I wish I had that sort of focus and commitment that I could do a project like that. I truly envy anyone who does and I would really like to see the finished product.
Thanks for sharing your knowledge.

bradb
08-25-2007, 03:48 PM
Tom, with a lot of the reasons mentioned in this post, inexpensive, machines to a perfect surface, and so on, I would also add that the slate also provides the weight needed to keep the table steady.
There is nothing more irritating then to bump the side of a cheap table with your hip and it moves the balls around.
My in law has a cheap Sears table and sometimes when I get a hook on him, he bumps it and knocks the QB into the open, talk about a house table! He usually says "oops, sorry" but I let it ride.

/ccboard/images/graemlins/cool.gif

MrLucky
08-26-2007, 08:05 AM
<blockquote><font class="small">Quote DeadCrab:</font><hr> <blockquote><font class="small">Quote Alfie:</font><hr> <blockquote><font class="small">Quote DeadCrab:</font><hr> I play on MDF tightly attached to 1/8" thick square 2" steel tubing (which makes for a very strong and level frame). <hr /></blockquote> Got pictures? Who made it? <hr /></blockquote>
It is homemade. Some pics of the frame assembly can be seen here:
http://www.flickr.com/photos/12053632@N03/

they are sorta in reverse order. Eventually, I'll take some of the finished product.

<hr /></blockquote>


MDF ( wood chips and glue) is notorious for its moisture issues ! it will swell and then crumble ! <font color="red"> </font color>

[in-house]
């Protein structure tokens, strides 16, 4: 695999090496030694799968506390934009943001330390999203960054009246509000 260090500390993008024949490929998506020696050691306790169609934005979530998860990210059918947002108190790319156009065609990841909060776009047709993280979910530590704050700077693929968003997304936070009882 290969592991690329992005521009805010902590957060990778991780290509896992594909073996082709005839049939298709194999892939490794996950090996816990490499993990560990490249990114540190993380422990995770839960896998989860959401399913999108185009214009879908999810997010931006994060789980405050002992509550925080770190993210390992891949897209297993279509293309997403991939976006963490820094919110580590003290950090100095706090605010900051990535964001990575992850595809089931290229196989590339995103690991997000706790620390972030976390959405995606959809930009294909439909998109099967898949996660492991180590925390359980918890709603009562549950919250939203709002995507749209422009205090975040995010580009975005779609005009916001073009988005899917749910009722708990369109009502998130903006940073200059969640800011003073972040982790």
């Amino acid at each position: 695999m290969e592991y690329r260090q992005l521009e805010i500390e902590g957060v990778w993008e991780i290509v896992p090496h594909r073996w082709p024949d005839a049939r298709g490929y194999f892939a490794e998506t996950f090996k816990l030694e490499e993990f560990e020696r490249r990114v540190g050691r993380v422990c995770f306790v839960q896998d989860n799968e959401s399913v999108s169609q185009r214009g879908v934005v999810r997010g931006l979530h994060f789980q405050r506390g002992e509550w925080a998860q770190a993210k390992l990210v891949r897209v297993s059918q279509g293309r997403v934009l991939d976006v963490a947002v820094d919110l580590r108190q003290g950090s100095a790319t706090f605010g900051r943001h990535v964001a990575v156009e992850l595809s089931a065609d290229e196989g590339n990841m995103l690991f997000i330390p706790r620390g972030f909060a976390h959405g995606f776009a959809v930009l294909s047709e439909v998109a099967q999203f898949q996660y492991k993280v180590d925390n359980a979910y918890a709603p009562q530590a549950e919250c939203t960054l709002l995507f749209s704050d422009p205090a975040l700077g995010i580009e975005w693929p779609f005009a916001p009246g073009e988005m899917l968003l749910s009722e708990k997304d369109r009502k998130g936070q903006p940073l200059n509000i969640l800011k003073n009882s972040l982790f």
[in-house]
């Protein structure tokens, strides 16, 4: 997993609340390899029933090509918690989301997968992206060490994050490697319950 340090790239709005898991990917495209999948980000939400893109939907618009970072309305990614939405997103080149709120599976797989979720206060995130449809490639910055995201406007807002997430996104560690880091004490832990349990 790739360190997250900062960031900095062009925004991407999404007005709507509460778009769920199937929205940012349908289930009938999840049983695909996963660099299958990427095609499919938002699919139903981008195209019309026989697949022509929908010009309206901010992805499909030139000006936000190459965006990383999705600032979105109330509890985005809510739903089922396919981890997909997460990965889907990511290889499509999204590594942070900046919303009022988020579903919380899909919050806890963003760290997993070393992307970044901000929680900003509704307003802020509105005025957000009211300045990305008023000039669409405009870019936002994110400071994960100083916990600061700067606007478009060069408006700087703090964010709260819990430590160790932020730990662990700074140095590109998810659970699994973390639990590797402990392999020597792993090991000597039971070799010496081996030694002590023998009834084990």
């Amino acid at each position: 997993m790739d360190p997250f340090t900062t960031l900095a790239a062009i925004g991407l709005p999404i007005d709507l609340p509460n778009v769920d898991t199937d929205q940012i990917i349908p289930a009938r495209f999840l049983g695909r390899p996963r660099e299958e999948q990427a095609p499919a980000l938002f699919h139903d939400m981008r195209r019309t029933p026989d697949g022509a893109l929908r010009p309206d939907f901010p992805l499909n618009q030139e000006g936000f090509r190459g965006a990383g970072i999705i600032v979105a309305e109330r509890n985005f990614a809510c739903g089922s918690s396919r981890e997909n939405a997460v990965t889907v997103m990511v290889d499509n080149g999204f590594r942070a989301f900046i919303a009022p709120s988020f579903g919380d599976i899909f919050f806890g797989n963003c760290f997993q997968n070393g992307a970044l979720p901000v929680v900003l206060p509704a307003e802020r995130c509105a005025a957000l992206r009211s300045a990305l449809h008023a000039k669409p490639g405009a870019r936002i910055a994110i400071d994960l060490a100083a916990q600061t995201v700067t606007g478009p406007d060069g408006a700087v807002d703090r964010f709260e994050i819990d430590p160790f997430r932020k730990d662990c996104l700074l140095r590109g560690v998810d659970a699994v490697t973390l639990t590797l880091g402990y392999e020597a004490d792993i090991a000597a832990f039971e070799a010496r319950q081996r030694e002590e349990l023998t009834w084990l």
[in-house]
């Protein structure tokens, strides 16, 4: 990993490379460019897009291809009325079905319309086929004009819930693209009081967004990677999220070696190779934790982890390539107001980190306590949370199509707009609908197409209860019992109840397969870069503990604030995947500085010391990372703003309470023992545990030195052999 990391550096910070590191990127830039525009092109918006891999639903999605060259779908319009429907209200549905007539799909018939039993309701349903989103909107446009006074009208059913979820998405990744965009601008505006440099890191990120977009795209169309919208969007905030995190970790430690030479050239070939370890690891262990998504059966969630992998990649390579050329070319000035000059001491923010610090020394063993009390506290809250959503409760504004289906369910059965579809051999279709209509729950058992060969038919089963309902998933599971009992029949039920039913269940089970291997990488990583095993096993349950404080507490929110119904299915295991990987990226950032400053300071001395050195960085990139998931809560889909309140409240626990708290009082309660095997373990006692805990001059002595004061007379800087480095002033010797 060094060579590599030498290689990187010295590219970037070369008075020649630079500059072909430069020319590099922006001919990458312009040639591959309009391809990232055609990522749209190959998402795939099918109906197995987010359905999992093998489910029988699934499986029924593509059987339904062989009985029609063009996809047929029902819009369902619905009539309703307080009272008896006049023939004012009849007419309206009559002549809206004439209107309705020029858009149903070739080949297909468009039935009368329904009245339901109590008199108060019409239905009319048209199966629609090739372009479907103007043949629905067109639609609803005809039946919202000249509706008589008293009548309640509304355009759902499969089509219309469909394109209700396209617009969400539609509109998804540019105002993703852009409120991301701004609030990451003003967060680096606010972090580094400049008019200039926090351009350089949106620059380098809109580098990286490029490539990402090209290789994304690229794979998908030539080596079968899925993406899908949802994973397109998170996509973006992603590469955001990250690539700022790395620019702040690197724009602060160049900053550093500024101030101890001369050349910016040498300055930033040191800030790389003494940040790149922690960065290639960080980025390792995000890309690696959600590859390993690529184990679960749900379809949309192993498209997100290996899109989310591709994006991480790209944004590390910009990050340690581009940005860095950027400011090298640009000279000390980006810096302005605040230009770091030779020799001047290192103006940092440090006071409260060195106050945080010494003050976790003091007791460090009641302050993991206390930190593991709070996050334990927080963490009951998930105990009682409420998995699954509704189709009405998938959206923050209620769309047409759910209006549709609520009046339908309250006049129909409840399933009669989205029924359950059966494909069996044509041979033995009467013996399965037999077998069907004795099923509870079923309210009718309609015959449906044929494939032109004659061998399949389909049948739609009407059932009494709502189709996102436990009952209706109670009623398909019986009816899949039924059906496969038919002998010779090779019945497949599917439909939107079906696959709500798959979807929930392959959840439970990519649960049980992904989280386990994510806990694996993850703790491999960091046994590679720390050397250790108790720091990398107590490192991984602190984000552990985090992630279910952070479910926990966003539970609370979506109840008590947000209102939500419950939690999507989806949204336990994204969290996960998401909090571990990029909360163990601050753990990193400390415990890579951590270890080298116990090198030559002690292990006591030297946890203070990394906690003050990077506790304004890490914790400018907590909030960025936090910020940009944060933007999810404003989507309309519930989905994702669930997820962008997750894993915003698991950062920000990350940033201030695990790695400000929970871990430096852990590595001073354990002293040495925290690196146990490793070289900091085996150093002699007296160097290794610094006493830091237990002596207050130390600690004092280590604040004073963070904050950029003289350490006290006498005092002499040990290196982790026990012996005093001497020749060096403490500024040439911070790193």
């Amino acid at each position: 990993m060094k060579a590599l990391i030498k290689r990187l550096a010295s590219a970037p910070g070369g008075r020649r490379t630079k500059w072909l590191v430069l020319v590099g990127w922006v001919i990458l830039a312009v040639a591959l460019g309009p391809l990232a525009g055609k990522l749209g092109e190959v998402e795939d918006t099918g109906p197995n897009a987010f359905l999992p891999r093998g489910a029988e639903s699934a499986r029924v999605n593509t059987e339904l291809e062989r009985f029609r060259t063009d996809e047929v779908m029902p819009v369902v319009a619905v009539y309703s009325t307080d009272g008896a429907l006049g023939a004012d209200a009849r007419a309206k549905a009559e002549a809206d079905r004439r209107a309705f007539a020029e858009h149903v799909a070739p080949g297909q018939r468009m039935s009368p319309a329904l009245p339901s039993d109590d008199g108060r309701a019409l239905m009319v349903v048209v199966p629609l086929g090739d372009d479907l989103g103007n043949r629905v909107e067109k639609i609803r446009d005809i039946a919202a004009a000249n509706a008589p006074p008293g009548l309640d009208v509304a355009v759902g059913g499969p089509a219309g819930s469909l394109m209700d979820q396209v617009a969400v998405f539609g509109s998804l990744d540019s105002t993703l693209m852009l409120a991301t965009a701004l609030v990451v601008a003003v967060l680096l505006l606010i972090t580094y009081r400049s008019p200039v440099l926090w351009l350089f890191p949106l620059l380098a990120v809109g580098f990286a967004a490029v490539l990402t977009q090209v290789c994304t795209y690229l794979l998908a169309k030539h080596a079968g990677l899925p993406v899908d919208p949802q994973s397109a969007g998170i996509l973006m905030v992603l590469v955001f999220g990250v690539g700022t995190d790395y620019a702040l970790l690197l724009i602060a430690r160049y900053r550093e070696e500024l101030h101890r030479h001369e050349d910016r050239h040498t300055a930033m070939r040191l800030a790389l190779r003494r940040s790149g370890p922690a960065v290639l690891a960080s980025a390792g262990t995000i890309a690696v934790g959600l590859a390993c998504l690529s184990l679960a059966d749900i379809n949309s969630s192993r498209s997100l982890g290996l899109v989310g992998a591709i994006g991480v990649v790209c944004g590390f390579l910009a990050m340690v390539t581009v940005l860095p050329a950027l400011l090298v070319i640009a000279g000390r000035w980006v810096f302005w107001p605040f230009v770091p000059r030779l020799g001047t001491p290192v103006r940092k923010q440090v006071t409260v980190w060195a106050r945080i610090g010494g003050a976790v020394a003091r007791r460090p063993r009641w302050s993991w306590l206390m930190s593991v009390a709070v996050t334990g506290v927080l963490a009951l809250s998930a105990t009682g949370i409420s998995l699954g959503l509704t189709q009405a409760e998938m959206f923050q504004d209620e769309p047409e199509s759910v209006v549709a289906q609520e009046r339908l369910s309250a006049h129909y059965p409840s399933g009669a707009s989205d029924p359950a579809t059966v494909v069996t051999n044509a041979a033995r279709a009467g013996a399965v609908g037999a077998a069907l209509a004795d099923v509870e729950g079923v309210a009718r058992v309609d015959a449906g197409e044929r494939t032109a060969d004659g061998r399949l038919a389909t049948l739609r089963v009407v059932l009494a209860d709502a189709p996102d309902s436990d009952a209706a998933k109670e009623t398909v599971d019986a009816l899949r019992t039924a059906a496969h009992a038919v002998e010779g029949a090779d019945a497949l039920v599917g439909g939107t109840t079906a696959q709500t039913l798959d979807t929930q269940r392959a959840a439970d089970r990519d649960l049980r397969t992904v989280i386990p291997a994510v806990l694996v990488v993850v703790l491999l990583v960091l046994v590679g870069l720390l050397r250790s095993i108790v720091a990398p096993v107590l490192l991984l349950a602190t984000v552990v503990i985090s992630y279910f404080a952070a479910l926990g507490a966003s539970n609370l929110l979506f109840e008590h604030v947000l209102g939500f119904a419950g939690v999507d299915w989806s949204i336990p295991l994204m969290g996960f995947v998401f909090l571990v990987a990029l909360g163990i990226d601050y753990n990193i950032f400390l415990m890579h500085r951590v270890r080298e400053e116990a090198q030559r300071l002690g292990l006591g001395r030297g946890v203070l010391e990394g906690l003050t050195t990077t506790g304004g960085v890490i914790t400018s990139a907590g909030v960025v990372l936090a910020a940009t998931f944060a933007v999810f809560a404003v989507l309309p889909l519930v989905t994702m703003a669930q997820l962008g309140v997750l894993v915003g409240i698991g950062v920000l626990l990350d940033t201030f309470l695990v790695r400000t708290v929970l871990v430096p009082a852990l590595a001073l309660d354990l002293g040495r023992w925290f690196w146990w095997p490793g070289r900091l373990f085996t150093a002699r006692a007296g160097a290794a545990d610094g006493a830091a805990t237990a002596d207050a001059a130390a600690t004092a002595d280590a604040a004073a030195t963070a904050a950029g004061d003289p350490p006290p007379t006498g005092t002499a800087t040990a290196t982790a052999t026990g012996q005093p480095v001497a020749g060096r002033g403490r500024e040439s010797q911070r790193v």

DeadCrab
08-26-2007, 08:36 AM
<blockquote><font class="small">Quote MrLucky:</font><hr> <blockquote><font class="small">Quote DeadCrab:</font><hr> <blockquote><font class="small">Quote Alfie:</font><hr> <blockquote><font class="small">Quote DeadCrab:</font><hr> I play on MDF tightly attached to 1/8" thick square 2" steel tubing (which makes for a very strong and level frame). <hr /></blockquote> Got pictures? Who made it? <hr /></blockquote>
It is homemade. Some pics of the frame assembly can be seen here:
http://www.flickr.com/photos/12053632@N03/

they are sorta in reverse order. Eventually, I'll take some of the finished product.

<hr /></blockquote>


MDF ( wood chips and glue) is notorious for its moisture issues ! it will swell and then crumble ! <font color="red"> </font color> <hr /></blockquote>

You are thinking of particle board. MDF has substantially better properties. My guess is that MDF bonded to steel isn't going anywhere.

If problems develop, I can either replace the MDF for $22.50 and 3 hours of labor, or I can pop a pattern slate in.

After 4 months, there has been no moisture degradation. Check with me a year from now and I'll give an honest update as to how it is holding up. If it doesn't work out, I will admit it.

Fran Crimi
08-26-2007, 08:43 AM
I don't know what MDF is and have little or no knowledge of building materials, but can you execute jump shots well on your table? I recall non-slate tables where it was much more difficult and in some cases, nearly impossible to jump a ball.

Fran

DeadCrab
08-26-2007, 09:50 AM
I don't jump or masse, so I guess I would have to say that I don't know.

Brian in VA
08-26-2007, 12:18 PM
Knowing the properties of MDF, medium density fiberboard, as a woodworker my guess is that's it's nearly impossible to jump off it as it will absorb the hit more than act as a rebounding surface. Over time, it may also develop dimples where balls have bounced. Otherwise, I see it as a perfectly acceptable surface as long as it's kept dry. MDF will swell when water gets into the material and then there is nothing that can be done except replacement.

Brian in VA